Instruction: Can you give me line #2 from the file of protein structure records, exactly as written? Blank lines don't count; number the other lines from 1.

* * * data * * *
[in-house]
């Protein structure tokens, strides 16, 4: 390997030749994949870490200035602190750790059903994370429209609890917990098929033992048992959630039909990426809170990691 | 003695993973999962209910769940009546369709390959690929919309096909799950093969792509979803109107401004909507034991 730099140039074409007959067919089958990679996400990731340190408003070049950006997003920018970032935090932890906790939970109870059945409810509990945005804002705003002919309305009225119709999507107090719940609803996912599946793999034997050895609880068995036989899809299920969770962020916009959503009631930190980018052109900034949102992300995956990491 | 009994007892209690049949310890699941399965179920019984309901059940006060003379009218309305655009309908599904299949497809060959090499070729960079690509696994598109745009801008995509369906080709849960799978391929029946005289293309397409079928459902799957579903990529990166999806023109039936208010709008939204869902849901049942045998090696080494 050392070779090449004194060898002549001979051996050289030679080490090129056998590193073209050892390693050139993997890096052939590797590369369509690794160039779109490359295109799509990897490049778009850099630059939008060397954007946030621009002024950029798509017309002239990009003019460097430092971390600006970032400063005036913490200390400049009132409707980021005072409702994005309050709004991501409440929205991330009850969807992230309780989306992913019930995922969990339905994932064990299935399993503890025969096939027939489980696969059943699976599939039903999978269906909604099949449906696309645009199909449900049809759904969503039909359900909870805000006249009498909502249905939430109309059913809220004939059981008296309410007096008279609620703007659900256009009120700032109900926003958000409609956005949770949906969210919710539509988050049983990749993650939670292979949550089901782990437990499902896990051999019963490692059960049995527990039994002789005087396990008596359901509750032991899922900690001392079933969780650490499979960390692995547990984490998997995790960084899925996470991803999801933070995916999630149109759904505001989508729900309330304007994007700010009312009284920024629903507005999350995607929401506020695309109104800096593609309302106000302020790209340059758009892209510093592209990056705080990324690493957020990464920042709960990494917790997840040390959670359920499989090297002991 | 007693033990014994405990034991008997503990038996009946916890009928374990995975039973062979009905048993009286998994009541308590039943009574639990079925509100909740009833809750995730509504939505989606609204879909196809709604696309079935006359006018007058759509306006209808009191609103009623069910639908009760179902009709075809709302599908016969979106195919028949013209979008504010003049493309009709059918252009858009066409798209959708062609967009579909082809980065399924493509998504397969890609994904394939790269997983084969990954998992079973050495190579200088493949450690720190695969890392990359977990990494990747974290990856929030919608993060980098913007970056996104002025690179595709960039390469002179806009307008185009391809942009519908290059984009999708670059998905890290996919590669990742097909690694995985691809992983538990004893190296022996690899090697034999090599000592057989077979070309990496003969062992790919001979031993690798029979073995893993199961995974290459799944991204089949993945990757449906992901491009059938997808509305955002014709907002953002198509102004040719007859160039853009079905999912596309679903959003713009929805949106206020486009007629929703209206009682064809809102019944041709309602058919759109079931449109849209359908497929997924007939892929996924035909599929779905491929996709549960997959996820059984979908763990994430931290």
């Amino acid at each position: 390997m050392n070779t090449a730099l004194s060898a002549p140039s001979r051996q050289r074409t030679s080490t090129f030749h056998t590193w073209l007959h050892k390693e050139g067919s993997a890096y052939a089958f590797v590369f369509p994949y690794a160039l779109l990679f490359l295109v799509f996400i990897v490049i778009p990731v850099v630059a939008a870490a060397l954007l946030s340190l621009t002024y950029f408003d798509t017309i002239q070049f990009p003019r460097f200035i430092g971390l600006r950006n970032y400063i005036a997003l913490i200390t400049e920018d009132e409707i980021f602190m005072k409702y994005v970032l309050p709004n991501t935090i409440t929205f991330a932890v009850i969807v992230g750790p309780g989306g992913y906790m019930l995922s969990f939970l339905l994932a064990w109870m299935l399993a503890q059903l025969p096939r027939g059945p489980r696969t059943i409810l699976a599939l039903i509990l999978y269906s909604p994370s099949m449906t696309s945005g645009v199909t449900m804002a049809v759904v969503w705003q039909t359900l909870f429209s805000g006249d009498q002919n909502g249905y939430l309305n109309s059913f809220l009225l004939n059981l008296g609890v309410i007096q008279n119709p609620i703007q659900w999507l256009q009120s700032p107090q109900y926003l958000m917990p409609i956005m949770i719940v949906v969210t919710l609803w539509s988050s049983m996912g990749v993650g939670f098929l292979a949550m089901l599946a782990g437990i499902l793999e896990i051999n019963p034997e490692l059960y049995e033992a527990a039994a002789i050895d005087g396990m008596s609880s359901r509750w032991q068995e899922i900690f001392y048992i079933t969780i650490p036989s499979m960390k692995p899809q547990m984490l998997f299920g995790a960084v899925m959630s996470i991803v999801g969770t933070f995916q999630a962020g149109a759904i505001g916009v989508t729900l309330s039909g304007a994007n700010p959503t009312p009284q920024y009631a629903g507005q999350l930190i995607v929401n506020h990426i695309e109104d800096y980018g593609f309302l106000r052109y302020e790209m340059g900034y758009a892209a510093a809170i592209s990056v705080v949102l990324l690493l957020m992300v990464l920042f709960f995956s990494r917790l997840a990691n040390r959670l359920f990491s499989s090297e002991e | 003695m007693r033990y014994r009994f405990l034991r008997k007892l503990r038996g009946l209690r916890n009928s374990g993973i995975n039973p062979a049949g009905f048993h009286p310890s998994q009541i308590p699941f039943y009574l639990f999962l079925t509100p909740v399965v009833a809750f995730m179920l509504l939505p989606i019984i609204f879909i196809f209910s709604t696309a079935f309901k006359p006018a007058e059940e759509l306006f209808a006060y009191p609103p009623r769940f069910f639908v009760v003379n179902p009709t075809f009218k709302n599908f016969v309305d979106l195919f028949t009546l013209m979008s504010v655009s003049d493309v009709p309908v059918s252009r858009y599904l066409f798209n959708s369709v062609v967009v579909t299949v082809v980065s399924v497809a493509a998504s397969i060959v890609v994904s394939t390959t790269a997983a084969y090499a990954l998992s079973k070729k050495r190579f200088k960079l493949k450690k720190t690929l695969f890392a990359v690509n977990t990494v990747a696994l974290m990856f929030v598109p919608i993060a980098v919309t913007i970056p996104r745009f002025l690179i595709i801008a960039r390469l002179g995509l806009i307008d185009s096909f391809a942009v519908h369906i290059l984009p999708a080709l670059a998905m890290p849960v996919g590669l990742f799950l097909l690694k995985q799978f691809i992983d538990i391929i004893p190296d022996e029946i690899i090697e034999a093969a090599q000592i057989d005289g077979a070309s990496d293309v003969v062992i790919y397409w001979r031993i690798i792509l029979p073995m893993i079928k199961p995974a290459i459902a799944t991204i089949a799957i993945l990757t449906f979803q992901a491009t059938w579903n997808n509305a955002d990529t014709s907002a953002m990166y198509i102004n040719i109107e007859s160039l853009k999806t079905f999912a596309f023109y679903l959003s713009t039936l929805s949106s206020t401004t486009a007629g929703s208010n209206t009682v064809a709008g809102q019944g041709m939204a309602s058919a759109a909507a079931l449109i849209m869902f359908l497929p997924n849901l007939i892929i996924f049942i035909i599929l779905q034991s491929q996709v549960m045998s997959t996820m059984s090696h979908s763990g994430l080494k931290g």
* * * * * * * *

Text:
């Protein structure tokens, strides 16, 4: 390997030749994949870490200035602190750790059903994370429209609890917990098929033992048992959630039909990426809170990691 | 003695993973999962209910769940009546369709390959690929919309096909799950093969792509979803109107401004909507034991 730099140039074409007959067919089958990679996400990731340190408003070049950006997003920018970032935090932890906790939970109870059945409810509990945005804002705003002919309305009225119709999507107090719940609803996912599946793999034997050895609880068995036989899809299920969770962020916009959503009631930190980018052109900034949102992300995956990491 | 009994007892209690049949310890699941399965179920019984309901059940006060003379009218309305655009309908599904299949497809060959090499070729960079690509696994598109745009801008995509369906080709849960799978391929029946005289293309397409079928459902799957579903990529990166999806023109039936208010709008939204869902849901049942045998090696080494 050392070779090449004194060898002549001979051996050289030679080490090129056998590193073209050892390693050139993997890096052939590797590369369509690794160039779109490359295109799509990897490049778009850099630059939008060397954007946030621009002024950029798509017309002239990009003019460097430092971390600006970032400063005036913490200390400049009132409707980021005072409702994005309050709004991501409440929205991330009850969807992230309780989306992913019930995922969990339905994932064990299935399993503890025969096939027939489980696969059943699976599939039903999978269906909604099949449906696309645009199909449900049809759904969503039909359900909870805000006249009498909502249905939430109309059913809220004939059981008296309410007096008279609620703007659900256009009120700032109900926003958000409609956005949770949906969210919710539509988050049983990749993650939670292979949550089901782990437990499902896990051999019963490692059960049995527990039994002789005087396990008596359901509750032991899922900690001392079933969780650490499979960390692995547990984490998997995790960084899925996470991803999801933070995916999630149109759904505001989508729900309330304007994007700010009312009284920024629903507005999350995607929401506020695309109104800096593609309302106000302020790209340059758009892209510093592209990056705080990324690493957020990464920042709960990494917790997840040390959670359920499989090297002991 | 007693033990014994405990034991008997503990038996009946916890009928374990995975039973062979009905048993009286998994009541308590039943009574639990079925509100909740009833809750995730509504939505989606609204879909196809709604696309079935006359006018007058759509306006209808009191609103009623069910639908009760179902009709075809709302599908016969979106195919028949013209979008504010003049493309009709059918252009858009066409798209959708062609967009579909082809980065399924493509998504397969890609994904394939790269997983084969990954998992079973050495190579200088493949450690720190695969890392990359977990990494990747974290990856929030919608993060980098913007970056996104002025690179595709960039390469002179806009307008185009391809942009519908290059984009999708670059998905890290996919590669990742097909690694995985691809992983538990004893190296022996690899090697034999090599000592057989077979070309990496003969062992790919001979031993690798029979073995893993199961995974290459799944991204089949993945990757449906992901491009059938997808509305955002014709907002953002198509102004040719007859160039853009079905999912596309679903959003713009929805949106206020486009007629929703209206009682064809809102019944041709309602058919759109079931449109849209359908497929997924007939892929996924035909599929779905491929996709549960997959996820059984979908763990994430931290």